Celebration, colorful rallies and Panta Ilish are the first things that come to mind on the sound of Pahela Baishakh – the day that marks the first day of the Bangla New Year. And yes, it is festivity that has heralded the day for nearly a thousand year into the tradition of Bangla. And it was originally planned that way – to be a day of utmost festivity and colors – by none other than the great ruler Akbar.
In the Gregorian calendar, Poila Boishakh falls either on April 14 or April 15 every year. It also often coincides with the new years of Tamil Nadu, Odisha, Assam, Kerala, Manipur and others. Now, Pahela Baishakh is celebrated in Bangladesh and Indian state of West Bengal.
The Bangla calendar that originated during Shashanka, the Great Ruler of Gour, was a solar calendar. Its New Year was tuned to agriculture. All the months were named after a constellation. And it was not always that Baishakh was the first month of the year. Somewhere in the middle, though the exact date is difficult to obtain, the Agrahayan was the first month. Agrahayan literally meant the leader and it was chosen because of the Nobanno, where the farmers harvest paddy.Later, when Islam entered into Asia, the calendars were changed and the rulers all began to follow the lunar calendar – which is 11 days shorter than a solar calendar. And so it happened with time that the beginning of a new year no more coincided with harvesting of the farmers, even though it was mostly an agricultural-based society at that time.
It was all about taxes
Traditionally, during the rule of the rulers, the taxes were always paid by the first day of each year. As Agrahayan, or the time of Nobanno, was the first month, farmers had no problems whatsoever in paying the kings and rulers with a share of the harvest. But things soon began to change after the lunar calendar was adopted. As time prolonged, the lunar calendar would creep up and place the new year into a much unfavorable time such as the season of drought or flood.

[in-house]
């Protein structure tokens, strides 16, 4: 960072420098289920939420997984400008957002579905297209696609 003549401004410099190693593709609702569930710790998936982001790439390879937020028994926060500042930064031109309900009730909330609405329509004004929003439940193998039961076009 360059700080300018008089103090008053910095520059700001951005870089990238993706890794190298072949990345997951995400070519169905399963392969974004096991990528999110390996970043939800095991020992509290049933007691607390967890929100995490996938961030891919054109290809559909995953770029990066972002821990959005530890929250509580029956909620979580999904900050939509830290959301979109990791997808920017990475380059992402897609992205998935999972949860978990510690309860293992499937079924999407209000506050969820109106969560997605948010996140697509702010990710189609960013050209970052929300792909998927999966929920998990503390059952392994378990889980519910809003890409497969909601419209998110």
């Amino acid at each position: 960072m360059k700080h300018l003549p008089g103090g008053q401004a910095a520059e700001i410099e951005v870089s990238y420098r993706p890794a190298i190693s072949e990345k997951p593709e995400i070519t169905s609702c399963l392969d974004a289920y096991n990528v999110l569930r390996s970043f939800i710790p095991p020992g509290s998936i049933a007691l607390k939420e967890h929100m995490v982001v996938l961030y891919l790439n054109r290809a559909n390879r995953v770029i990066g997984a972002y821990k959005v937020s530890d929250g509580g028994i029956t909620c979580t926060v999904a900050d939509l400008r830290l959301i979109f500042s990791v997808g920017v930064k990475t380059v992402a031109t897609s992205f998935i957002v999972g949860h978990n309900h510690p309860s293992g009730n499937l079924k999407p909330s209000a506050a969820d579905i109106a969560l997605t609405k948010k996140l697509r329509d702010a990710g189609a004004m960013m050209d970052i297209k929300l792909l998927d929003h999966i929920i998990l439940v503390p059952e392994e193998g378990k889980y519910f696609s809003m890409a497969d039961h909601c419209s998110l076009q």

During such unfavorable times, farmers had little to feed themselves – let alone pay the kings with taxes. And the kings were continuously deprived of their returns. No matter how hard they would be on the subjects, returns were simply not there.
In the English calendar 1556, Emperor Jalaluddin Muhammad Akbar had the brilliant idea to solve it all. He put his best astrologers to the task to find out a solution – a general unification code that could unite the entire of his empire and make collecting taxes easy. Akbar and his astrologers did something that has now become a hallmark of modern tax systems: convenience.
Akbar’s astrologers had found it – the return to a solar calendar placing Baishakh at its head. In such way, the placing of the New Year was made in a favorable position which would later make collecting taxes easy. He had finally found the solution to the woes and misery of his subjects who were pushed to their limit trying to pay for the king’s shares.
Akbar made the grand announcement and he did it in style. He declared that the first day of Bangla New Year would be heralded in gala celebration everywhere. It was much needed afterthe years of hardship his subjects had faced.
Modern day celebration
Some months of the old Bangla Calendar (Ponjika) had 29 and 32 days. In 1963, the Bangla Academy synchronized the Bangla Ponjika with the Gregorian calendar. The Sage, Muhammad Shahidullah, was the chair. The first five months (Baishakh to Bhadra) would have 31 days. The remaining seven months (Ashwin to Chaitra) would have 30 days. This gave 365 days. In a Leap Year, the month of Falgun would have 31 days. The new Bangla Calendar formally started on Pahela Baishakh 1402 (April 1995). Since then, this is how we in Bangladesh calculate the Bangla Shon.
Rural fairs popularized Pahela Baishakh. They gave traders, artisans, artistes and entertainers a certain market. The ubiquitous Nagordola was accompanied by kite flying, bull racing, wrestling, cock fights, pigeon racing, and boat racing. Baishakhi Melas also preserved epic tales like Lailee Majnu, Yusuf Zulekha, and Randha Krishna. However, they didn’t have an anthem. Rabindranath Tagore gifted “Esho Hey Baishakh”. The menu was complete after Panta Bhaat (watery rice) and Shorshe Ilish (hilsa with mustard) joined the platter. However, Pahela Baishakh was still very much a rural affair. The urban genteel were outside its realms.
Chhayanaut held the first of their many Pahela Baishakh celebrations at the Batamul of Ramna Park in 1965. The 1960s were turbulent times. Tagore’s music was banned. Through Pahela Baishakh, Chhayanaut brought Tagore back to where he always belonged — the heart of the Bengali nation. By the 1980s, Pahela Baishakh celebrations became a carnival thanks to the Fine Arts Institute (Charukala) of the University of Dhaka. The Charukala Carnival needed an anthem. Feedback revitalized the colors and the spirit of Pahela Baishakh for generations to come with their timeless “Mela-e Jaire”.